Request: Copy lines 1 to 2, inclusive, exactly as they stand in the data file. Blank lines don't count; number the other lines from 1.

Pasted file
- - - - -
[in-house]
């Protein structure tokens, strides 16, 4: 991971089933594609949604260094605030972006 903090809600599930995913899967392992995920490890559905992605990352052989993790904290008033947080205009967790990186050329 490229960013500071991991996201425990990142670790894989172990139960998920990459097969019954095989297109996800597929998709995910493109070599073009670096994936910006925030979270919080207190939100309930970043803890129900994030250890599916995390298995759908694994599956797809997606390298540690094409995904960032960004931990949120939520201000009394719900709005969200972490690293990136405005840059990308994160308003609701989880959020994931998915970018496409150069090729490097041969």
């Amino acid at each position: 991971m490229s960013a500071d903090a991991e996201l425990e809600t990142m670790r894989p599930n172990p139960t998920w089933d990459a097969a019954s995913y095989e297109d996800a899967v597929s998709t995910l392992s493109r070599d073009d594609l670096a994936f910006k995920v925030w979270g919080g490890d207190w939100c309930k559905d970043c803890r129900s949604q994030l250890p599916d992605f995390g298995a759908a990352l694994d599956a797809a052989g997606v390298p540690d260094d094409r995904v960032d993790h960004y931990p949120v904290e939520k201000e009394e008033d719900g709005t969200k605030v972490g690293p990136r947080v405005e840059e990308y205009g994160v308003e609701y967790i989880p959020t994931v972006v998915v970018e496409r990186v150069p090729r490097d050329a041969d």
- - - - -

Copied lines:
[in-house]
């Protein structure tokens, strides 16, 4: 991971089933594609949604260094605030972006 903090809600599930995913899967392992995920490890559905992605990352052989993790904290008033947080205009967790990186050329 490229960013500071991991996201425990990142670790894989172990139960998920990459097969019954095989297109996800597929998709995910493109070599073009670096994936910006925030979270919080207190939100309930970043803890129900994030250890599916995390298995759908694994599956797809997606390298540690094409995904960032960004931990949120939520201000009394719900709005969200972490690293990136405005840059990308994160308003609701989880959020994931998915970018496409150069090729490097041969």